OTTAWA — Conservative Leader Erin O'Toole says he will vote against a bill brought forward by a member of his caucus that aims to ban so-called "sex-selective abortions."
O'Toole said he supports a woman's right to choose and will personally vote against the private member's bill from Saskatchewan MP Cathay Wagantall.
"I'm a pro-choice member of Parliament, was elected leader of the Conservatives in that fashion," O'Toole told a news conference Monday.
"I will always defend the rights of all Canadians and focus on their prosperity. That is my relentless focus. There is freedom of speech of all Members of Parliament, including with private motions and bills."
Wagantall said the bill, which is up for debate on Wednesday, is about gender equality and believes many Canadians think pregnancies should not be terminated on the basis of sex.
Abortion is among the delicate issues O'Toole must navigate as he hopes to grow the Conservative party ahead of the next general election.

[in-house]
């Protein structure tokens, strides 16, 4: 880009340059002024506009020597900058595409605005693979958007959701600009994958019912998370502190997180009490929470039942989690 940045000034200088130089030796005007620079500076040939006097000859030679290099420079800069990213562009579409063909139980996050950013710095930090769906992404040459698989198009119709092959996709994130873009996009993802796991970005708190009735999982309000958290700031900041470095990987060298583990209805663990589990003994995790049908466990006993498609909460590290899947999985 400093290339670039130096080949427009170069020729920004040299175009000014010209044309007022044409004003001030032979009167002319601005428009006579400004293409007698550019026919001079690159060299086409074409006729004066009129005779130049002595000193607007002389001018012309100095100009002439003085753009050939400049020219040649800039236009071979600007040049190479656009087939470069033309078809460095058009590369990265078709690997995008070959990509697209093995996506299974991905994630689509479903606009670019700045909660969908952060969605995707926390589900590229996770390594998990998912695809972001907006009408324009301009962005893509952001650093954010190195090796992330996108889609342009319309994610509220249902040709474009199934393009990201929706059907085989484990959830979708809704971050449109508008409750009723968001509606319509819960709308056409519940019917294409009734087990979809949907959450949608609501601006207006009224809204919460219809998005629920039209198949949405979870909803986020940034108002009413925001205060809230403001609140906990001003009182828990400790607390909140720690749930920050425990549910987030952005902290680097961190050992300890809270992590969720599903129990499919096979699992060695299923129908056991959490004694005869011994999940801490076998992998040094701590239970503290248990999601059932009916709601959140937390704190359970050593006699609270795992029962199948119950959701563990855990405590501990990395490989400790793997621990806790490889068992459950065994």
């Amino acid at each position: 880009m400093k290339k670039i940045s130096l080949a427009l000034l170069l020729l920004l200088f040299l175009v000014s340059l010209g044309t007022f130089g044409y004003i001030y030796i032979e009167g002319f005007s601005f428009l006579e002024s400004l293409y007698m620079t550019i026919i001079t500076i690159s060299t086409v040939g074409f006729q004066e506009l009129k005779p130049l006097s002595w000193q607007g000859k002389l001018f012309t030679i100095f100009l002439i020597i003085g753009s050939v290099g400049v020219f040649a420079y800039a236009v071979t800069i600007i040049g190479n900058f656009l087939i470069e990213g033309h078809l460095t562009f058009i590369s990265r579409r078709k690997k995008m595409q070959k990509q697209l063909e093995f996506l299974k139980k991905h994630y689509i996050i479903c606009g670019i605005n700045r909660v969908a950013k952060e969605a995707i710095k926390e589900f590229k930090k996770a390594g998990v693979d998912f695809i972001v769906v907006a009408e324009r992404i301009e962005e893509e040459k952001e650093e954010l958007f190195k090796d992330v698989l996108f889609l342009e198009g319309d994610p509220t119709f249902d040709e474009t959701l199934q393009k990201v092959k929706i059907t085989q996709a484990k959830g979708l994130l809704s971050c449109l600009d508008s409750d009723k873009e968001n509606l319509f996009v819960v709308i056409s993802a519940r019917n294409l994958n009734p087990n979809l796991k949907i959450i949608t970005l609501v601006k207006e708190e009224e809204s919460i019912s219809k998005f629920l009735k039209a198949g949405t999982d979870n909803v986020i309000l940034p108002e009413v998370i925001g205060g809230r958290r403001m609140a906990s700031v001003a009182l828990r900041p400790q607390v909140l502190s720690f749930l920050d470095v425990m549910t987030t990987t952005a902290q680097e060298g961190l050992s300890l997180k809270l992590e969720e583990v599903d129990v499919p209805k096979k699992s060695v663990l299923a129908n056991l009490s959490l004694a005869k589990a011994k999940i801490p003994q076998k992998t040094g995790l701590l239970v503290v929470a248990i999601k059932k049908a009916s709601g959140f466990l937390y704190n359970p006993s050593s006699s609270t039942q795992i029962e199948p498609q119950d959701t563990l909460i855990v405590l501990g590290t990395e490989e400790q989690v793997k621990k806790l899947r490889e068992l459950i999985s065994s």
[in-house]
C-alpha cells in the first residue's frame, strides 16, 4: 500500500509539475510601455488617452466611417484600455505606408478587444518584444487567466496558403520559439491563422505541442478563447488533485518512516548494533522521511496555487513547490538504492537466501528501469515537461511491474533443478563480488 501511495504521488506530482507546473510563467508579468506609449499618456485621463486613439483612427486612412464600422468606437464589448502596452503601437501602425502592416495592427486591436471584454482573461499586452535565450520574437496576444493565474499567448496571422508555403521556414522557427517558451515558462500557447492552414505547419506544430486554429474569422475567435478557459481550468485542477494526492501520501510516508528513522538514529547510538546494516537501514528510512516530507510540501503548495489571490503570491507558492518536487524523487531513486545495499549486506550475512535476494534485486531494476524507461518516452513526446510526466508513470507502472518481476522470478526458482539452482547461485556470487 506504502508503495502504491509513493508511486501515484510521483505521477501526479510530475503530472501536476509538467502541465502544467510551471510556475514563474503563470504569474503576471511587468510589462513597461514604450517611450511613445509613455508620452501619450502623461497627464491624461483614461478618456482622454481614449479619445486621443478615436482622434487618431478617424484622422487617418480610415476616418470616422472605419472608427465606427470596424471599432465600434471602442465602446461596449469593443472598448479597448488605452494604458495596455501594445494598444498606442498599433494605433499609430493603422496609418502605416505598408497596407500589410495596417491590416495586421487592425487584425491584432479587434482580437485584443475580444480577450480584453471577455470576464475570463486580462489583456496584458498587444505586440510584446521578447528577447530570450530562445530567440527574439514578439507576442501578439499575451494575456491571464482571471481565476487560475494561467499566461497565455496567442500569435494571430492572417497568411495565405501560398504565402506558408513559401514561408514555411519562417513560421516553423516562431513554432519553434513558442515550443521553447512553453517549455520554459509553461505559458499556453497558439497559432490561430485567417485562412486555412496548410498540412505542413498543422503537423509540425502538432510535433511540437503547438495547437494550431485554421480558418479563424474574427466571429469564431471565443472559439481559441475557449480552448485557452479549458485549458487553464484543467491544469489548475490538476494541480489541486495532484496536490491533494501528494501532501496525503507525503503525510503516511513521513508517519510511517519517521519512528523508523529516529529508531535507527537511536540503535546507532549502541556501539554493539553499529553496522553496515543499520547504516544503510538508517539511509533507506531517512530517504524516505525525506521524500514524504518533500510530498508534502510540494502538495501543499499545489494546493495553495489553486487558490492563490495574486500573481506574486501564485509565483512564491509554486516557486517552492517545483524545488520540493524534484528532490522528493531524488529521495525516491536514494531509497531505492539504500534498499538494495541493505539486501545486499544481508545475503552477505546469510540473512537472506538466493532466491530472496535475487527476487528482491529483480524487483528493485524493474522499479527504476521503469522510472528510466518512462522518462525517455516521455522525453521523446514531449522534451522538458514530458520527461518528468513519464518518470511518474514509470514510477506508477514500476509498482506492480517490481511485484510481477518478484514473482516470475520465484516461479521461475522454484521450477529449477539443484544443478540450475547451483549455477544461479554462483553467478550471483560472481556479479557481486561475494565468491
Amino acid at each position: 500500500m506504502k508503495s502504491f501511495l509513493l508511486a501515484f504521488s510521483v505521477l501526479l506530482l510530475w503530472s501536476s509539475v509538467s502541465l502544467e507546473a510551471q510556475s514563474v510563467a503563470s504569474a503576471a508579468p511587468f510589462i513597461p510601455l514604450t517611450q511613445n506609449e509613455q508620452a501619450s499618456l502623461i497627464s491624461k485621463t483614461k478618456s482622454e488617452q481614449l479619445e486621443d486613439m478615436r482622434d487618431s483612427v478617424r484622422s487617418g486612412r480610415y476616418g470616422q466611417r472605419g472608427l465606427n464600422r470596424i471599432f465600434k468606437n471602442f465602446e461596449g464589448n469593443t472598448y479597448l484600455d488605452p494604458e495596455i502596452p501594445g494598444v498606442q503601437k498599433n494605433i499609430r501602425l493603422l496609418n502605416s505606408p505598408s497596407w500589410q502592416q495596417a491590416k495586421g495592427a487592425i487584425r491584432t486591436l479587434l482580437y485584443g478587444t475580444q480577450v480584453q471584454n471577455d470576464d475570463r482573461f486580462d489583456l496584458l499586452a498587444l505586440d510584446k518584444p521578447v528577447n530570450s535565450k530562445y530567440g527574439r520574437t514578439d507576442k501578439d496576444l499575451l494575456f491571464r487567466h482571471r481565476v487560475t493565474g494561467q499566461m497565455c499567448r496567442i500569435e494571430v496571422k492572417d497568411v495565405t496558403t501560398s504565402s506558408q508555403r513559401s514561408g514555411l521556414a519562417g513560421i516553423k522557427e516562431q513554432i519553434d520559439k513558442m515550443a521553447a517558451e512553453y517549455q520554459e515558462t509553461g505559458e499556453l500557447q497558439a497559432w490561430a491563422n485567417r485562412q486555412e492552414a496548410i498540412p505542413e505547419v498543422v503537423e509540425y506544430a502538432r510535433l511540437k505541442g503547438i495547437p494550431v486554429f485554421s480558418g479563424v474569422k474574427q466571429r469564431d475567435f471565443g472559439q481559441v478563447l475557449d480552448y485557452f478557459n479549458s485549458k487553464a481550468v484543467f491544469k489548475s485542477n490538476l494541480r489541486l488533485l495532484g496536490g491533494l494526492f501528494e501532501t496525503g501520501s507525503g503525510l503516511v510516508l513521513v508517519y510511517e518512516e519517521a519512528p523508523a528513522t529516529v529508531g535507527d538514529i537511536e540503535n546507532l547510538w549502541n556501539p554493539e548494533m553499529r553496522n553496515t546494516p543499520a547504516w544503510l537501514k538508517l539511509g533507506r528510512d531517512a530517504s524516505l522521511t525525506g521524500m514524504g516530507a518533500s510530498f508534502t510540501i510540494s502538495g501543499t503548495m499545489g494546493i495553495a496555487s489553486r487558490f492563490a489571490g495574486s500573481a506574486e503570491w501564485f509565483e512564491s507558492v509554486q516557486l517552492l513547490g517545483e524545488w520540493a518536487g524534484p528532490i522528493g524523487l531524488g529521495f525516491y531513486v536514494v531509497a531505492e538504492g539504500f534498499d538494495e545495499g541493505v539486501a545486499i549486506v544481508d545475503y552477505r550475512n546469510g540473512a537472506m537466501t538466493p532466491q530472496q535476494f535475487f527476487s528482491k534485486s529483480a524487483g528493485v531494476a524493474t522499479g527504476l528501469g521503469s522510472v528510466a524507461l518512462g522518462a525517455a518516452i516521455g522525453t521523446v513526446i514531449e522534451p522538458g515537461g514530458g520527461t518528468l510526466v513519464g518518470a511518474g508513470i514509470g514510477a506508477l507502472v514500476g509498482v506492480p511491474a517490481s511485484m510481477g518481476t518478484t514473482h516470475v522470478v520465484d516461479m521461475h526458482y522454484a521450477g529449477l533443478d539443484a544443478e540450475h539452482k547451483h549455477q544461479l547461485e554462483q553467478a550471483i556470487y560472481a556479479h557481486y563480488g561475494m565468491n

O'Toole also won the leadership of the party with the help of social conservatives in the race's ranked ballot system.
He had asked to be the number 2 and number 3 choice for supporters of Derek Sloan, who was booted from caucus earlier this year, and Leslyn Lewis, a Toronto lawyer who plans to run for the party in the next general election.
Their down-ballot support pushed O'Toole to victory over Peter MacKay, who previously said issues around same-sex marriage and abortion were hung around former leader Andrew Scheer's neck like a "stinking albatross" during the 2019 election, when the Liberals were re-elected.
O'Toole did not answer a question Monday about whether he would instruct his opposition critics to vote against the bill.
Wagantall said when it comes to her bill, she believes Conservative MPs will have a free vote on matters of conscience.
O'Toole is entitled to his stance and she feels at home in the Conservative party, Wagantall said at her own news conference.
"I respect my leader's opportunity to make his choice as much as I do mine."
This report by The Canadian Press was first published April 12, 2021
Stephanie Taylor, The Canadian Press